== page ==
Sixers would need to trade up if they want high-level 3-and-D prospect

USA Today Sports Images

Our scouting report on NBA draft prospect Devin Vassell: 

  • Position: SG/SF 
  • Height: 6-7
  • Weight: 194
  • School: Florida State 

Devin Vassell checks just about every box you’re looking for in a 3-and-D NBA prospect.

He went from a sporadically used freshman to the leader in scoring and rebounding for the 26-5 Seminoles this season, averaging 12.7 points and 5.1 rebounds. 


Vassell slides his feet and corrals the ball very well defensively. He also has a blend of length, anticipation and effort that enables him to clean up mistakes and be disruptive off the ball (1.4 steals, 1.0 blocks per game) and is a little Matisse Thybulle-esque.

Over 168 three-point attempts in his two years at Florida State, Vassell shot 41.7 percent. His jumper is reliable when he has a solid base, and his high release should allow him to shoot over smaller NBA wings and compensate for a trigger that’s not especially quick. It is worth mentioning that Vassell isn’t a great free throw shooter (73.8 percent this season) and doesn’t get to the foul line much. 

Still, Vassell appears to have a rather high floor in the NBA, with the defensive tools to improve a team immediately.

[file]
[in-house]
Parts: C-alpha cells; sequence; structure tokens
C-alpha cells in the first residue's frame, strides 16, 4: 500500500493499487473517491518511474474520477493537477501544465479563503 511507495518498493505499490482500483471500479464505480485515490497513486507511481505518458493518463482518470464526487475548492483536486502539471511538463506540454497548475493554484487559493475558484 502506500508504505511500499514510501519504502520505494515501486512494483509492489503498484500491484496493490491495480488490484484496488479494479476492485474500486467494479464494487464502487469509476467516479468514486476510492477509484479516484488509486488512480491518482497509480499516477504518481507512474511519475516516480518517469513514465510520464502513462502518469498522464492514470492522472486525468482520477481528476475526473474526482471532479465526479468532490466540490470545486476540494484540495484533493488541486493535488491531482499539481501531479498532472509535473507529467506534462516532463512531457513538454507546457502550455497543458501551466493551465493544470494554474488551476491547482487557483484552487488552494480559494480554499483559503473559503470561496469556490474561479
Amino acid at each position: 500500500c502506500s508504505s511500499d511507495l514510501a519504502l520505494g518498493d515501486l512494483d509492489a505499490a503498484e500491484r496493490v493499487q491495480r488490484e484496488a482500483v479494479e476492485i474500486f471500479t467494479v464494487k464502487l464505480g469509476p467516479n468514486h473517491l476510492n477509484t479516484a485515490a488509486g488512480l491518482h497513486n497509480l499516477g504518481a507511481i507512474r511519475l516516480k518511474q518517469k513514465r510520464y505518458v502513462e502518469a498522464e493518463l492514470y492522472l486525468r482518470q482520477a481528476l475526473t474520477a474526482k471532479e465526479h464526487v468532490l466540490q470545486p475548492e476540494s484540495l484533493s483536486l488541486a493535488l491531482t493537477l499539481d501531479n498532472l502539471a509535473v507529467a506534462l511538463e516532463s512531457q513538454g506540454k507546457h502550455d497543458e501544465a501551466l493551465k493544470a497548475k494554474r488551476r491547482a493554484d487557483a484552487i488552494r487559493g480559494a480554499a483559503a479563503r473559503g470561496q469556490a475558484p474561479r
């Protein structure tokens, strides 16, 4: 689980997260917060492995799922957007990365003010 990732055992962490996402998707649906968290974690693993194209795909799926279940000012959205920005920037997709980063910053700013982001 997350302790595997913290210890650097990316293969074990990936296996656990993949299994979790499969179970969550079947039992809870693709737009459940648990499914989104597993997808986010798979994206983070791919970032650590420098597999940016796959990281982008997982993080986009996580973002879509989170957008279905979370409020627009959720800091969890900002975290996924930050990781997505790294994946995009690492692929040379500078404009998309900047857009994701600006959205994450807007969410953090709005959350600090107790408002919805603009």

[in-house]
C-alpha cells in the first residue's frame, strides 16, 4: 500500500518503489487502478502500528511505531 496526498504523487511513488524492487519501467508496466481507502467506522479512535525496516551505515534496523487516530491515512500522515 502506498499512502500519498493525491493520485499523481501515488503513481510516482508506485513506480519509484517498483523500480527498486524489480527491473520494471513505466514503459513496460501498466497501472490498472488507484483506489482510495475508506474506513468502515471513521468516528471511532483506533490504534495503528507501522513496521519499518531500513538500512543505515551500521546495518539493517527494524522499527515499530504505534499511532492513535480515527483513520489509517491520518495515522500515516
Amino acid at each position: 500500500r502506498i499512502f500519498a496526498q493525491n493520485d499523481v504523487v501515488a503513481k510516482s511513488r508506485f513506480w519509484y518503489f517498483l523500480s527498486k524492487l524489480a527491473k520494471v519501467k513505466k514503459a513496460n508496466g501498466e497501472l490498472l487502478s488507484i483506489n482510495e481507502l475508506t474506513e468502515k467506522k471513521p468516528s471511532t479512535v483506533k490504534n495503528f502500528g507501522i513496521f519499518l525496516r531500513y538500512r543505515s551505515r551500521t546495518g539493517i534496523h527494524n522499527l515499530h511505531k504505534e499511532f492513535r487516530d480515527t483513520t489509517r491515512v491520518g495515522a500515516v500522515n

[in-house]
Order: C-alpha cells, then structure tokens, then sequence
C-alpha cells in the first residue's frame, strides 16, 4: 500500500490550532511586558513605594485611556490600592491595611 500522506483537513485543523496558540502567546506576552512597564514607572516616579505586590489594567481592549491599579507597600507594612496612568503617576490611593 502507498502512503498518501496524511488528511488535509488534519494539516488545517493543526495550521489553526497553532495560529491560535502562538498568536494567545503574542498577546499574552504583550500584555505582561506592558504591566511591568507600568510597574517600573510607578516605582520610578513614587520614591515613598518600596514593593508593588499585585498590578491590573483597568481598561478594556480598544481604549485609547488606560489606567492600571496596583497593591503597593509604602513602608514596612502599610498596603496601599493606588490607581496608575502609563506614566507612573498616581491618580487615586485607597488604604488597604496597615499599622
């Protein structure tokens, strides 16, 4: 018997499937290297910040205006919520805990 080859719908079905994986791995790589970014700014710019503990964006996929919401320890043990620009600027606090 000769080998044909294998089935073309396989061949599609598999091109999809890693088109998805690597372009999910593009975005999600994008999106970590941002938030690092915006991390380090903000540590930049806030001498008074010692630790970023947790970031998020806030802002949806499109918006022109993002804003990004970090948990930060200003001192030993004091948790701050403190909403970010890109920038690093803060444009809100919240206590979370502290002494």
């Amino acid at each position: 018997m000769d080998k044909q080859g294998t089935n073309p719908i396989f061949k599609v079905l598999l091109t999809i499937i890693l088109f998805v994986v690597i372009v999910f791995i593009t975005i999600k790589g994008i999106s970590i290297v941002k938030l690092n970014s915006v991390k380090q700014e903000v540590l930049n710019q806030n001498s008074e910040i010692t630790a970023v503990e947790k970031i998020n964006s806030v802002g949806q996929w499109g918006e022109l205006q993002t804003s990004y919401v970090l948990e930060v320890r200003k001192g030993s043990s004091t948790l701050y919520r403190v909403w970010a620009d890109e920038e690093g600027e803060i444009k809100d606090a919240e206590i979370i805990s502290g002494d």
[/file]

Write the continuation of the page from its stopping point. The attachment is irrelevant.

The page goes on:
A smaller nugget on Vassell is he had an ACC-best turnover percentage of 6.6, which is indicative of both his ability to bail himself out of difficult situations by launching over defenders and his having a mature sense for what he can and cannot do. 


Vassell might not be able to contribute a ton in the NBA offensively for the time being other than three-point shooting, although he just turned 20 years old in August and did make big strides from his freshman to sophomore year. According to The Ringer’s Kevin O’Connor, Vassell made just one jumper off the dribble as a freshman and 39 this season.


His strength is a slight concern and was sometimes problematic for him even at the college level. If Vassell gains muscle, it should help him not get bumped off his path on drives as often, as well as make it easier to fight through screens and firmly cut off angles as a point-of-attack defender. Vassell’s strength is also a factor when trying to project how many positions he can guard — it’s difficult to envision him holding his own against any sort of NBA post-up threat or true power forward — and whether he can stand his ground as a help defender and rebounder. 


In all likelihood, Vassell won’t be available for the Sixers, who have the 21st pick, unless they decide to trade up. 

Should they consider doing so? While Vassell wouldn’t add much in terms of shot creation, a skill the Sixers could certainly use, he looks like a player who can be successful regardless of the environment. The team would presumably have to think very highly of his shot to contemplate a trade up. Can his college numbers translate to to the NBA, where he’ll face longer, more athletic defenders?